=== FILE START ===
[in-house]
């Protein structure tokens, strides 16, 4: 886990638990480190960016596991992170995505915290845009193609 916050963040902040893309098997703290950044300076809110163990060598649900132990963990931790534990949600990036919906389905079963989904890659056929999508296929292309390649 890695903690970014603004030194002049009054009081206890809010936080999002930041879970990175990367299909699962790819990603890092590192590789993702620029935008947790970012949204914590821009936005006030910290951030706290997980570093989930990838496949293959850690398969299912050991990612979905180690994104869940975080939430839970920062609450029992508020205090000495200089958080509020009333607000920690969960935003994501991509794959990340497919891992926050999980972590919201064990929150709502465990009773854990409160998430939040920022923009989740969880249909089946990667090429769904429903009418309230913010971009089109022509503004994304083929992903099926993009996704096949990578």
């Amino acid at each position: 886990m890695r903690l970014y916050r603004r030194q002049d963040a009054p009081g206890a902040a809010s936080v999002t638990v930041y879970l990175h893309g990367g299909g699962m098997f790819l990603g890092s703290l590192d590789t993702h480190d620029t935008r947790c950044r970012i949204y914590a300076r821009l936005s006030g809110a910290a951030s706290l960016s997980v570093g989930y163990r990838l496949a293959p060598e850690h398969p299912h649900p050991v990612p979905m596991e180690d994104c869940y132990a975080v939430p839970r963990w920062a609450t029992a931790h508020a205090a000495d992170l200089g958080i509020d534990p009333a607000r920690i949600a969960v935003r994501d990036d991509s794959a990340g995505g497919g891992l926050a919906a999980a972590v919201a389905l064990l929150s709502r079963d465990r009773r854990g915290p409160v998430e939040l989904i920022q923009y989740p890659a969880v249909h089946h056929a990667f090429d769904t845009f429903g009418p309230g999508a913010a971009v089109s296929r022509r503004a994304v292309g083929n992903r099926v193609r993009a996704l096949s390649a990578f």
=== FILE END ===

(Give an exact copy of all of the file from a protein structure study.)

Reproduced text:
[in-house]
């Protein structure tokens, strides 16, 4: 886990638990480190960016596991992170995505915290845009193609 916050963040902040893309098997703290950044300076809110163990060598649900132990963990931790534990949600990036919906389905079963989904890659056929999508296929292309390649 890695903690970014603004030194002049009054009081206890809010936080999002930041879970990175990367299909699962790819990603890092590192590789993702620029935008947790970012949204914590821009936005006030910290951030706290997980570093989930990838496949293959850690398969299912050991990612979905180690994104869940975080939430839970920062609450029992508020205090000495200089958080509020009333607000920690969960935003994501991509794959990340497919891992926050999980972590919201064990929150709502465990009773854990409160998430939040920022923009989740969880249909089946990667090429769904429903009418309230913010971009089109022509503004994304083929992903099926993009996704096949990578």
């Amino acid at each position: 886990m890695r903690l970014y916050r603004r030194q002049d963040a009054p009081g206890a902040a809010s936080v999002t638990v930041y879970l990175h893309g990367g299909g699962m098997f790819l990603g890092s703290l590192d590789t993702h480190d620029t935008r947790c950044r970012i949204y914590a300076r821009l936005s006030g809110a910290a951030s706290l960016s997980v570093g989930y163990r990838l496949a293959p060598e850690h398969p299912h649900p050991v990612p979905m596991e180690d994104c869940y132990a975080v939430p839970r963990w920062a609450t029992a931790h508020a205090a000495d992170l200089g958080i509020d534990p009333a607000r920690i949600a969960v935003r994501d990036d991509s794959a990340g995505g497919g891992l926050a919906a999980a972590v919201a389905l064990l929150s709502r079963d465990r009773r854990g915290p409160v998430e939040l989904i920022q923009y989740p890659a969880v249909h089946h056929a990667f090429d769904t845009f429903g009418p309230g999508a913010a971009v089109s296929r022509r503004a994304v292309g083929n992903r099926v193609r993009a996704l096949s390649a990578f």